It seems pretty much everyone in California is keeping their fingers crossed that the rainstorms approaching the state later this week will alleviate at least some of the drought's worst impacts. And according to one UC Berkeley ecologist, those impacts are hitting one of California's signature landscapes pretty hard, making those rains all the more important.
In wetter years, there's so much wildlife on the Carrizo Plain in San Luis Obispo County that observers sometimes call it "California's Serengeti." But a wildlife species that helps hold the whole ecosystem together is on the verge of blinking out of existence in this year's drought. If it goes, it could take the Carrizo Plain as we know it with it.
"Carrizo is already on the edge of converting to an entirely new system," Justin Brashares, associate professor of wildlife ecology and conservation at UC Berkeley, told Glen Martin in UCB's alumni publication California Magazine. "All of the values that make Carrizo so remarkable, the very reasons that so much energy, time and money that has been put into preserving it, would be lost."
The Carrizo Plain is already semiarid, so you might not expect the drought to be making as much of a difference there as it it's making in wetter places like Northern California's salmon streams. But this year is just one in a string of bad years for the Carrizo Plain's native grassland, Brashares tells Martin. Last year four fifths of the soil in the Carrizo Plain National Monument was bare, up from less than ten percent four years ago. This year's worse. And less grass means less food and cover for the giant kangaroo rat, the linchpin of the Carrizo Plain's ecosystem.
The Carrizo is no stranger to rare and imperiled wildlife, from the pronghorn and tule elk that have been reintroduced to the valley to the sandhill cranes that visit Soda Lake when rains fill it. But as Brashares tells it, it would be hard for a grassland to have a better ally than the giant kangaroo rat, Dipodomys ingens, a federally Endangered species. The giant k-rat eats exotic plant species, keeping the native vegetation intact. It digs burrows that are used by other animals, including the rat's companion on the endangered list, the blunt-nosed leopard lizard. The San Joaquin kit fox, another listed Endangered species that might be the most imperiled Californian mammal of all, finds a large proportion of its diet in the large rodents.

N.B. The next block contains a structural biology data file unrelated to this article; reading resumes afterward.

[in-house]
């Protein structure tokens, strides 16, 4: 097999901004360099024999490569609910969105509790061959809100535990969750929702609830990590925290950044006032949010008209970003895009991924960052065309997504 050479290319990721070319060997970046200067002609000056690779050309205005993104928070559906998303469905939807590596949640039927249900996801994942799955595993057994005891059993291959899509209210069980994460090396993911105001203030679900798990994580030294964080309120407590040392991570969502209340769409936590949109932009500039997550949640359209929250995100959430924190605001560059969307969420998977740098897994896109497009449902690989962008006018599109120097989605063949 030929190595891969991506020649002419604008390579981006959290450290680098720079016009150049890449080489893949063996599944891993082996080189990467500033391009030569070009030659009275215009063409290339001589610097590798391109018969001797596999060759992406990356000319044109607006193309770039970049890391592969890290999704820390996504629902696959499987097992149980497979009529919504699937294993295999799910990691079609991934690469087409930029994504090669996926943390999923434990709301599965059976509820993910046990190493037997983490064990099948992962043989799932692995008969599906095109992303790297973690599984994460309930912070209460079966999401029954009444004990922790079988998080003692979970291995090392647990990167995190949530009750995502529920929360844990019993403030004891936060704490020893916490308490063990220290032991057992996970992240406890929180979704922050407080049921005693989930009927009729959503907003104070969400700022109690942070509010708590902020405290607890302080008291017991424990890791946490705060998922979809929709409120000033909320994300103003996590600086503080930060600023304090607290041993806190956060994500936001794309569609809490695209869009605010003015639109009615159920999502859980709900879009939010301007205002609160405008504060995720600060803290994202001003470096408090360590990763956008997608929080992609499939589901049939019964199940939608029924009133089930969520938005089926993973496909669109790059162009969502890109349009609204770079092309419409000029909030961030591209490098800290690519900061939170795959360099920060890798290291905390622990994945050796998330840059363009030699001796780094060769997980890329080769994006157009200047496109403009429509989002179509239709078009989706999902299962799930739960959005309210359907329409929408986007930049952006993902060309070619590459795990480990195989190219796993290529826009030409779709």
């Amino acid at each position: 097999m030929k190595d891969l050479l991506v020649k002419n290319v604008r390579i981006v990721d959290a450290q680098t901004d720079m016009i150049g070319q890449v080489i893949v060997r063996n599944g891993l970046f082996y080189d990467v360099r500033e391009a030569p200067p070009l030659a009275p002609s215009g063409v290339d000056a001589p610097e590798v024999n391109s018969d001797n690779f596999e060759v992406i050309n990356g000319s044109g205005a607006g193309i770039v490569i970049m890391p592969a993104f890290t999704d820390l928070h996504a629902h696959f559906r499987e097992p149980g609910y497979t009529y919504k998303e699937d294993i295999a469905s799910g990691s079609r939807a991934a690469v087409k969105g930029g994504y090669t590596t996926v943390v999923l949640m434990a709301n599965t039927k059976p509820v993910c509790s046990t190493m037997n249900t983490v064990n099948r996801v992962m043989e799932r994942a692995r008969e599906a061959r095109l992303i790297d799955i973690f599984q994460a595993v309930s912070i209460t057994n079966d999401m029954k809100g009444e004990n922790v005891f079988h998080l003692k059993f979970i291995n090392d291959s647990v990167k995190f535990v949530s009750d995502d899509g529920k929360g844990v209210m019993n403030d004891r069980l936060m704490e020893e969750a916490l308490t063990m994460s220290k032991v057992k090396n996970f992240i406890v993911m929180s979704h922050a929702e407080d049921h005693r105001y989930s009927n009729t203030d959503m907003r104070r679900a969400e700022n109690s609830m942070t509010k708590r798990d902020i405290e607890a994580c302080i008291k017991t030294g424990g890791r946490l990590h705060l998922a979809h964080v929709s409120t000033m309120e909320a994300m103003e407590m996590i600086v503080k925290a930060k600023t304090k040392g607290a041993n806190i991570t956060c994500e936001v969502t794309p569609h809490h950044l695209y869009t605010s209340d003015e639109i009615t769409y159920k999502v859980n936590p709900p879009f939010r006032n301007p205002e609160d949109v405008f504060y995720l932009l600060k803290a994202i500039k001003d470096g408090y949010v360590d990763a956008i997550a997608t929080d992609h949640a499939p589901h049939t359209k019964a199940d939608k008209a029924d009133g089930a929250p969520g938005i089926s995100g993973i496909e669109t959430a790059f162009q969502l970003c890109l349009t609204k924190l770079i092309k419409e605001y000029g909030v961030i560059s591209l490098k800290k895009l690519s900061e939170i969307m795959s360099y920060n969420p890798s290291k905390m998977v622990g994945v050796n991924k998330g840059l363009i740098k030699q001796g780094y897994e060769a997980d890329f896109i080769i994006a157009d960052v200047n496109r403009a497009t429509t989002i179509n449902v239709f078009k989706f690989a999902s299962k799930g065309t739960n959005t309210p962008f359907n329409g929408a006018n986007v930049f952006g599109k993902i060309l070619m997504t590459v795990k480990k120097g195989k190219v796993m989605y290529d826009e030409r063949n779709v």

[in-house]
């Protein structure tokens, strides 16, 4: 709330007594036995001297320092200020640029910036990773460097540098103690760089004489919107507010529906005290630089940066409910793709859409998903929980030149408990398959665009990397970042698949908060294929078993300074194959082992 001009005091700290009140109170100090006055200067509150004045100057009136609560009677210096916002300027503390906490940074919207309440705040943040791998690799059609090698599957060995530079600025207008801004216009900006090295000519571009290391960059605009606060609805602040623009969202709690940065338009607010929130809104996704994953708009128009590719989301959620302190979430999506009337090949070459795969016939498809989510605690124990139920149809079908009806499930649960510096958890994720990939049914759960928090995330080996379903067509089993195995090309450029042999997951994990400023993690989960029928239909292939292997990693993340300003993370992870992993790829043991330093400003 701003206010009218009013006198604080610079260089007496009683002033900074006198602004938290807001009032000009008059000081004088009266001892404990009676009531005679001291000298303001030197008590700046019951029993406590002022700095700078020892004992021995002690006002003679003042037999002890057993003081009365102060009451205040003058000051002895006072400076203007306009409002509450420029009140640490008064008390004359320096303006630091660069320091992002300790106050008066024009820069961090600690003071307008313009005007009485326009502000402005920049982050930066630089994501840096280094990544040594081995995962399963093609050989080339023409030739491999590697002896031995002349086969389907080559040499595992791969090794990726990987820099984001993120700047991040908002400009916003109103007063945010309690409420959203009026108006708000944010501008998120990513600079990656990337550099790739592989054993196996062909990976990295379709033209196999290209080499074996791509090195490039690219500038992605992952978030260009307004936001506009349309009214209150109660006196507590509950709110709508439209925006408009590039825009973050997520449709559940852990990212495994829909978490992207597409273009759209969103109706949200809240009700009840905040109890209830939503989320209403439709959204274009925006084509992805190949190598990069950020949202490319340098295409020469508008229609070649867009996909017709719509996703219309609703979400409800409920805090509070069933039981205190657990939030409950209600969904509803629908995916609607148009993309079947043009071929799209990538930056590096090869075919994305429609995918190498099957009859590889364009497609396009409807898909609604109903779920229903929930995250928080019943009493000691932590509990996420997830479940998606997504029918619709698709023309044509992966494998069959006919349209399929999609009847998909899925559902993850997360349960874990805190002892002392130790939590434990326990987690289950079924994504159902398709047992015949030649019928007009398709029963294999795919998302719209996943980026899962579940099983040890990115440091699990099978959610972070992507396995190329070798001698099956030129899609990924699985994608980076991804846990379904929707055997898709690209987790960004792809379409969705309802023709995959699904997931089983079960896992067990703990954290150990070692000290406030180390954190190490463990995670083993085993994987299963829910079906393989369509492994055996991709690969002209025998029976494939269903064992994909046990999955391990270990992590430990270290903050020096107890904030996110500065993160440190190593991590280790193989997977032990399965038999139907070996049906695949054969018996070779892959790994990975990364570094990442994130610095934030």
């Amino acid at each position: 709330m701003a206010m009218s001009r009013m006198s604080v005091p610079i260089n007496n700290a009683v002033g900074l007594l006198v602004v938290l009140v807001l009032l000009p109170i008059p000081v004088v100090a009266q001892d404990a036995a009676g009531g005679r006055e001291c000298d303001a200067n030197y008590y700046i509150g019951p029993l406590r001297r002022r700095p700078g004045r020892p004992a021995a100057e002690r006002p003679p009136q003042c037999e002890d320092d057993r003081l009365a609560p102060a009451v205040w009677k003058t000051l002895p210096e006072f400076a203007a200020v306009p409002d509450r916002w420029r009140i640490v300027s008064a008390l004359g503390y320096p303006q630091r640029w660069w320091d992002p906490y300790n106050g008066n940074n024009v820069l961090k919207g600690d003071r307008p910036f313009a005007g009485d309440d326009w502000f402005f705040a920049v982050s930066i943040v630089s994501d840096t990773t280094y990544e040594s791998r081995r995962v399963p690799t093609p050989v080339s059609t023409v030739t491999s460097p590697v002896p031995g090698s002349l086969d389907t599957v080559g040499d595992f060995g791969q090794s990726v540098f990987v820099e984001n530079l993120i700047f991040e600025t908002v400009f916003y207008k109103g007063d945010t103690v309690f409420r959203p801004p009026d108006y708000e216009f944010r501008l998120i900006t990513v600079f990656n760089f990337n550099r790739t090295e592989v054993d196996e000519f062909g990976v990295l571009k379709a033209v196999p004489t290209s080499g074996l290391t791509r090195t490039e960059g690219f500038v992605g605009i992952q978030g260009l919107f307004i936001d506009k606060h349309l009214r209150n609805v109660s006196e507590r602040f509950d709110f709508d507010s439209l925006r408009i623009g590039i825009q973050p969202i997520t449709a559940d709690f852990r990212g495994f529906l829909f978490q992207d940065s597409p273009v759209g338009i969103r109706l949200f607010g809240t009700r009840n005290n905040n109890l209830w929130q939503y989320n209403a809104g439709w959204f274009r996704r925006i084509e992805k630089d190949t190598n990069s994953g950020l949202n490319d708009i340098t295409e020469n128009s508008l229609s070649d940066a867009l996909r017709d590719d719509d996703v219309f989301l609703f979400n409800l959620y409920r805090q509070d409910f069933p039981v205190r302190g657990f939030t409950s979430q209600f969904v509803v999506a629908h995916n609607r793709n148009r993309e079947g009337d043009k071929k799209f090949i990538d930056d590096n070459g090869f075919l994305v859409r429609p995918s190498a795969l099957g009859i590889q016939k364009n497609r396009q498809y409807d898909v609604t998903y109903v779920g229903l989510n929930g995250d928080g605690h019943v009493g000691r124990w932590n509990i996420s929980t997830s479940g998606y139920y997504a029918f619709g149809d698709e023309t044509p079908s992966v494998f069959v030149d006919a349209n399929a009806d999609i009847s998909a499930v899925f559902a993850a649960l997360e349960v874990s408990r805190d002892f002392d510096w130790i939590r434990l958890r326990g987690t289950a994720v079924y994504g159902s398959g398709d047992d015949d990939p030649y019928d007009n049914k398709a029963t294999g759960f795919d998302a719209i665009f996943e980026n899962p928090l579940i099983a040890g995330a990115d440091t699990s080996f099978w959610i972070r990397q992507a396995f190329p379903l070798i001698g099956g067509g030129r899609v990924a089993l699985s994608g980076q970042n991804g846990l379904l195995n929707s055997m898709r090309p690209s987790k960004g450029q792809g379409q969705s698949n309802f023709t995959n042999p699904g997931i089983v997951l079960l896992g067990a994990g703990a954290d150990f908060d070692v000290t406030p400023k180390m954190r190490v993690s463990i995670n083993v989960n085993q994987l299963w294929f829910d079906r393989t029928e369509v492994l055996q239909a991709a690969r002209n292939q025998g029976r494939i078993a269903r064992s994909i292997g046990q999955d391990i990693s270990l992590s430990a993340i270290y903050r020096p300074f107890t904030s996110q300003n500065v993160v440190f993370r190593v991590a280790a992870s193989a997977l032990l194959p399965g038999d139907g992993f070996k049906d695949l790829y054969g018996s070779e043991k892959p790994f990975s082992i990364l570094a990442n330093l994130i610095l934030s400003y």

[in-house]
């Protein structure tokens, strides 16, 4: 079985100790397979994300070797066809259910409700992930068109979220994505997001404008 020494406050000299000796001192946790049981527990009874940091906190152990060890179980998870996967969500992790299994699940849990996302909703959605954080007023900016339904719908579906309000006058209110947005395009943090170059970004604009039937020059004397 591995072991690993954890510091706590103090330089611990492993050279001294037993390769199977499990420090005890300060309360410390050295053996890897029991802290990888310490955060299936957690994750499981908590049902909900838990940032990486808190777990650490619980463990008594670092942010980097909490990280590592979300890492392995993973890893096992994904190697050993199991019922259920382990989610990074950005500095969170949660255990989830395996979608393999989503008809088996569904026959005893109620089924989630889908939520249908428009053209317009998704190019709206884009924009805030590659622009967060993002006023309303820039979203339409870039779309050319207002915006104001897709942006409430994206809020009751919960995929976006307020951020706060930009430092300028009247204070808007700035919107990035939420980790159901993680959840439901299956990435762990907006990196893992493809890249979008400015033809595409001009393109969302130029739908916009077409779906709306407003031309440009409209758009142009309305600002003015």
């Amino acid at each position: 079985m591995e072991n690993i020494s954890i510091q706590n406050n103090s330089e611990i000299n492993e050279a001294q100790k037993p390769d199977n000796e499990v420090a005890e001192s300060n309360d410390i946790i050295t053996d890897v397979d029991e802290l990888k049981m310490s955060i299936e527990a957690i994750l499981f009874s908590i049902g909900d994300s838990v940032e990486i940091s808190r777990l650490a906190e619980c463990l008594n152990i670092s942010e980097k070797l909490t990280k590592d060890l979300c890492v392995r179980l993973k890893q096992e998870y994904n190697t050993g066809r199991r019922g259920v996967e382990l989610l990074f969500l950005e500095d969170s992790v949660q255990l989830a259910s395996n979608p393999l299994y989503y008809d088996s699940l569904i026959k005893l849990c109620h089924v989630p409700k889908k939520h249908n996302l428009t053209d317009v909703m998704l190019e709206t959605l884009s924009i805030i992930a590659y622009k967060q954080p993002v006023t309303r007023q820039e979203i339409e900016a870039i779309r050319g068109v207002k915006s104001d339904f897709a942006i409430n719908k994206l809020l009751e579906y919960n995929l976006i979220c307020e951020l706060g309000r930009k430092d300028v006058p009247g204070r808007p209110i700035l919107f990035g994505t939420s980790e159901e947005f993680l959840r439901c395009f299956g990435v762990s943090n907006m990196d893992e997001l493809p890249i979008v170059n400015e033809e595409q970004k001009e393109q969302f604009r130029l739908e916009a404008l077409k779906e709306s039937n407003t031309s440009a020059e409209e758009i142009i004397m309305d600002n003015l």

In other words, the k-rat functions as what ecologists often call a "keystone species." If the drought does in the giant kangaroo rat, the Carrizo loses all the ecosystem services it provides, and the grassland will likely unravel.
But aren't droughts like this year's part of the California landscape as well? If this is a 500-year drought, didn't the ancestors of the giant k-rats in the Carrizo weather it somehow? Martin answers that implied question succinctly yet eloquently:
Prior to Spanish colonization, the state was ecologically inviolate. There was plenty of room for various habitats, and the plants and animals that characterized them, to shift around. Back then, humanity existed in small redoubts encompassed by wilderness. Now the obverse is true. Our wildlands are islands surrounded by urban development or intensive agriculture. There is, in short, no place to move.
Despite almost 250,000 acres of the plain having been protected in the BLM-managed National Monument, says Brashares, the giant k-rat's habitat in the land beyond the Monument has been fragmented by solar development and agriculture. If the Plain's k-rat population gets pushed over the edge by the drought, there are no new recruits waiting in the surrounding mountains to repopulate the Carrizo.
All the more reason to cross those fingers.